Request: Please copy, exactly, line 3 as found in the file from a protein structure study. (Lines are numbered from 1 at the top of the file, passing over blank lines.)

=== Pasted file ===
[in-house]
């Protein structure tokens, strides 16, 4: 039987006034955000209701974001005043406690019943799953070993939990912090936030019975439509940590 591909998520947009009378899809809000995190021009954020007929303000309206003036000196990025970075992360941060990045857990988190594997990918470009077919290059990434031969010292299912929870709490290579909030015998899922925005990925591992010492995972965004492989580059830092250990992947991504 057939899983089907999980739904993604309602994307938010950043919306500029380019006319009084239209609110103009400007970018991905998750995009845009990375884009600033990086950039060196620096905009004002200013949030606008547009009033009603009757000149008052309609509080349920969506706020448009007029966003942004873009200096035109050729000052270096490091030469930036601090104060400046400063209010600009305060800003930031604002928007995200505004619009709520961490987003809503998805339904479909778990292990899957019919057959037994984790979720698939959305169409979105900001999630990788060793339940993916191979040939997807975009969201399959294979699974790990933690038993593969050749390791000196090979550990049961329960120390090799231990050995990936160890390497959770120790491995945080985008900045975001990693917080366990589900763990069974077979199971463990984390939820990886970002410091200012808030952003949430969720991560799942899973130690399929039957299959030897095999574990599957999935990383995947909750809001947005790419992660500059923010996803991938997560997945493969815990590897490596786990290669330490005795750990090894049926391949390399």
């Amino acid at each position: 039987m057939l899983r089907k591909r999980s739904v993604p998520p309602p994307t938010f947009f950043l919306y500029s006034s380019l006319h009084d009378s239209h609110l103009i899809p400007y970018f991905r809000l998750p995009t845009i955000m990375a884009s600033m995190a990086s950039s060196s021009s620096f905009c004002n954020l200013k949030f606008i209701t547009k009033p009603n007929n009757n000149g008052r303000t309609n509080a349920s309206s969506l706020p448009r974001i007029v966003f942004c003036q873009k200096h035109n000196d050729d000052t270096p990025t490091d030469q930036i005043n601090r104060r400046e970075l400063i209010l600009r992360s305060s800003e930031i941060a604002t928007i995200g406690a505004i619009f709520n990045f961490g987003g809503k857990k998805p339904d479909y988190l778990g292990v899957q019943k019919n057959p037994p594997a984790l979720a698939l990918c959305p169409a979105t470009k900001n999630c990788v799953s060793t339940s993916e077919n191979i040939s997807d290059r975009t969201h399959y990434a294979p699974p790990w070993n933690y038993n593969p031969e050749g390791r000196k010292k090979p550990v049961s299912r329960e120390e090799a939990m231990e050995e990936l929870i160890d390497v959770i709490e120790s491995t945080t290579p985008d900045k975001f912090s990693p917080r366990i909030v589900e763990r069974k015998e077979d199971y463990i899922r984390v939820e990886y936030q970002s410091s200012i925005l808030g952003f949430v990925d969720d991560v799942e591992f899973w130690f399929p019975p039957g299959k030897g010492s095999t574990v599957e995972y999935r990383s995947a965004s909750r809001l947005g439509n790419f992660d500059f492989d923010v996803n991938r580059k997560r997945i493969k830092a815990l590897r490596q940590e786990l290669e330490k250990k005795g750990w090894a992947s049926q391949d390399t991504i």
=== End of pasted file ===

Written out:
């Amino acid at each position: 039987m057939l899983r089907k591909r999980s739904v993604p998520p309602p994307t938010f947009f950043l919306y500029s006034s380019l006319h009084d009378s239209h609110l103009i899809p400007y970018f991905r809000l998750p995009t845009i955000m990375a884009s600033m995190a990086s950039s060196s021009s620096f905009c004002n954020l200013k949030f606008i209701t547009k009033p009603n007929n009757n000149g008052r303000t309609n509080a349920s309206s969506l706020p448009r974001i007029v966003f942004c003036q873009k200096h035109n000196d050729d000052t270096p990025t490091d030469q930036i005043n601090r104060r400046e970075l400063i209010l600009r992360s305060s800003e930031i941060a604002t928007i995200g406690a505004i619009f709520n990045f961490g987003g809503k857990k998805p339904d479909y988190l778990g292990v899957q019943k019919n057959p037994p594997a984790l979720a698939l990918c959305p169409a979105t470009k900001n999630c990788v799953s060793t339940s993916e077919n191979i040939s997807d290059r975009t969201h399959y990434a294979p699974p790990w070993n933690y038993n593969p031969e050749g390791r000196k010292k090979p550990v049961s299912r329960e120390e090799a939990m231990e050995e990936l929870i160890d390497v959770i709490e120790s491995t945080t290579p985008d900045k975001f912090s990693p917080r366990i909030v589900e763990r069974k015998e077979d199971y463990i899922r984390v939820e990886y936030q970002s410091s200012i925005l808030g952003f949430v990925d969720d991560v799942e591992f899973w130690f399929p019975p039957g299959k030897g010492s095999t574990v599957e995972y999935r990383s995947a965004s909750r809001l947005g439509n790419f992660d500059f492989d923010v996803n991938r580059k997560r997945i493969k830092a815990l590897r490596q940590e786990l290669e330490k250990k005795g750990w090894a992947s049926q391949d390399t991504i």